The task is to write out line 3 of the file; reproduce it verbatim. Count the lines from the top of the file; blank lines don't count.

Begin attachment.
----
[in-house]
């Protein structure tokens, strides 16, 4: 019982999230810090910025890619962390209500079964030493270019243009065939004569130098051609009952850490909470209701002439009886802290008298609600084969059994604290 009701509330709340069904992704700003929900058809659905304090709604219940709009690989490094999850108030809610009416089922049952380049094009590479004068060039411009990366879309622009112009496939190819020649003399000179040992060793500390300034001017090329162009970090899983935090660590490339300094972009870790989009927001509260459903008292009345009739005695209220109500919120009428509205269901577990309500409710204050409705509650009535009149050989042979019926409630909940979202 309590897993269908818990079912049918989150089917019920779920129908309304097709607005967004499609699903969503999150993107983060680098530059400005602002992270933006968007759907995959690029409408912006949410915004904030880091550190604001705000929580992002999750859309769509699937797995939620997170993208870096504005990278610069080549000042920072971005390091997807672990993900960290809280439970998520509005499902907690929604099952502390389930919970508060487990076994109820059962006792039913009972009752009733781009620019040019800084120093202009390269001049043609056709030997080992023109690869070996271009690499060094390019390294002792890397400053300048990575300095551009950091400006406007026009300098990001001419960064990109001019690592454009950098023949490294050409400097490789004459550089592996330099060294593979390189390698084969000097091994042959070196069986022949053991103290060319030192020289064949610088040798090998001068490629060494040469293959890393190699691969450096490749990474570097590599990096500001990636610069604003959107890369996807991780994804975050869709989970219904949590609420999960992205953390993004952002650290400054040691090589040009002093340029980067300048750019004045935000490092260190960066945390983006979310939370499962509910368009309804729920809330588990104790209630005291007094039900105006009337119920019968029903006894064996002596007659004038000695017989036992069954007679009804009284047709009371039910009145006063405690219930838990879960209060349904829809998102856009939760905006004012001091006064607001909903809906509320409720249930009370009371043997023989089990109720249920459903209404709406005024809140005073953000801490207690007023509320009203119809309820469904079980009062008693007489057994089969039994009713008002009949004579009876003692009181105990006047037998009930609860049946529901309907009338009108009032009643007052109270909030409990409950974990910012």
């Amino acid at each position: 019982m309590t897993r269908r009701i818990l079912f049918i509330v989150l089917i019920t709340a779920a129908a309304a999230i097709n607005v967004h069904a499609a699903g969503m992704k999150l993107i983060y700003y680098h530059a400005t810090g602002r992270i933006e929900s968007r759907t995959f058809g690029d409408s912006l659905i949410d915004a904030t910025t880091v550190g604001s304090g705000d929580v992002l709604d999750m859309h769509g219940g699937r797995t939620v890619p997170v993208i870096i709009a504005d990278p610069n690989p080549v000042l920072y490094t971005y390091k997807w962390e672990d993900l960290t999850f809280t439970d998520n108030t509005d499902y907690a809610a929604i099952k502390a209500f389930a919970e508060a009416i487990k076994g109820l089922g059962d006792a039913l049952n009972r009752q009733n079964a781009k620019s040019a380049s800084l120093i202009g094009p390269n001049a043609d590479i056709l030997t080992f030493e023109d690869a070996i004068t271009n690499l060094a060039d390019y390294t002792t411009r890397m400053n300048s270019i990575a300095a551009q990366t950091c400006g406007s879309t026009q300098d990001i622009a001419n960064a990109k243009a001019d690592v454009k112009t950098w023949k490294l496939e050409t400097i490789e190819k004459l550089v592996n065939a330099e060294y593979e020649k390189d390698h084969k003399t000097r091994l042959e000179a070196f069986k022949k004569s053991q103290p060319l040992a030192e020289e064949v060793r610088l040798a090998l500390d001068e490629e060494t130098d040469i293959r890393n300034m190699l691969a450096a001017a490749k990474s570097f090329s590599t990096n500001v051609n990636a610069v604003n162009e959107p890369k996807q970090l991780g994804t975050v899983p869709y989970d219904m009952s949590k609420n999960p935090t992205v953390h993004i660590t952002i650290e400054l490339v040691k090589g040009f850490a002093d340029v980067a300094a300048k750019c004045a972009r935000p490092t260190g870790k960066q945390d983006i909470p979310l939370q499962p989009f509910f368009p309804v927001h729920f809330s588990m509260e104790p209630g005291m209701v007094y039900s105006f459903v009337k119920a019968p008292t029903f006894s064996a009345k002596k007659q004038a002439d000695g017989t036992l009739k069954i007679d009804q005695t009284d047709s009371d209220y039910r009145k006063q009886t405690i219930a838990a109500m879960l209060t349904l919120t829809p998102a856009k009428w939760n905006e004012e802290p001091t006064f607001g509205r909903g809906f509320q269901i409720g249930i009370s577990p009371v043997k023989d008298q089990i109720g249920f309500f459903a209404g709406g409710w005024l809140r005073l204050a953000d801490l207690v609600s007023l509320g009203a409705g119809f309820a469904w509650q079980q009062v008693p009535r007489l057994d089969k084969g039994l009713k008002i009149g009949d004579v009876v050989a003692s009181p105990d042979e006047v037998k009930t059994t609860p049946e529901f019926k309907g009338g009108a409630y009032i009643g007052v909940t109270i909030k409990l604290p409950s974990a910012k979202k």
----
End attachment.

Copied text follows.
């Amino acid at each position: 019982m309590t897993r269908r009701i818990l079912f049918i509330v989150l089917i019920t709340a779920a129908a309304a999230i097709n607005v967004h069904a499609a699903g969503m992704k999150l993107i983060y700003y680098h530059a400005t810090g602002r992270i933006e929900s968007r759907t995959f058809g690029d409408s912006l659905i949410d915004a904030t910025t880091v550190g604001s304090g705000d929580v992002l709604d999750m859309h769509g219940g699937r797995t939620v890619p997170v993208i870096i709009a504005d990278p610069n690989p080549v000042l920072y490094t971005y390091k997807w962390e672990d993900l960290t999850f809280t439970d998520n108030t509005d499902y907690a809610a929604i099952k502390a209500f389930a919970e508060a009416i487990k076994g109820l089922g059962d006792a039913l049952n009972r009752q009733n079964a781009k620019s040019a380049s800084l120093i202009g094009p390269n001049a043609d590479i056709l030997t080992f030493e023109d690869a070996i004068t271009n690499l060094a060039d390019y390294t002792t411009r890397m400053n300048s270019i990575a300095a551009q990366t950091c400006g406007s879309t026009q300098d990001i622009a001419n960064a990109k243009a001019d690592v454009k112009t950098w023949k490294l496939e050409t400097i490789e190819k004459l550089v592996n065939a330099e060294y593979e020649k390189d390698h084969k003399t000097r091994l042959e000179a070196f069986k022949k004569s053991q103290p060319l040992a030192e020289e064949v060793r610088l040798a090998l500390d001068e490629e060494t130098d040469i293959r890393n300034m190699l691969a450096a001017a490749k990474s570097f090329s590599t990096n500001v051609n990636a610069v604003n162009e959107p890369k996807q970090l991780g994804t975050v899983p869709y989970d219904m009952s949590k609420n999960p935090t992205v953390h993004i660590t952002i650290e400054l490339v040691k090589g040009f850490a002093d340029v980067a300094a300048k750019c004045a972009r935000p490092t260190g870790k960066q945390d983006i909470p979310l939370q499962p989009f509910f368009p309804v927001h729920f809330s588990m509260e104790p209630g005291m209701v007094y039900s105006f459903v009337k119920a019968p008292t029903f006894s064996a009345k002596k007659q004038a002439d000695g017989t036992l009739k069954i007679d009804q005695t009284d047709s009371d209220y039910r009145k006063q009886t405690i219930a838990a109500m879960l209060t349904l919120t829809p998102a856009k009428w939760n905006e004012e802290p001091t006064f607001g509205r909903g809906f509320q269901i409720g249930i009370s577990p009371v043997k023989d008298q089990i109720g249920f309500f459903a209404g709406g409710w005024l809140r005073l204050a953000d801490l207690v609600s007023l509320g009203a409705g119809f309820a469904w509650q079980q009062v008693p009535r007489l057994d089969k084969g039994l009713k008002i009149g009949d004579v009876v050989a003692s009181p105990d042979e006047v037998k009930t059994t609860p049946e529901f019926k309907g009338g009108a409630y009032i009643g007052v909940t109270i909030k409990l604290p409950s974990a910012k979202k």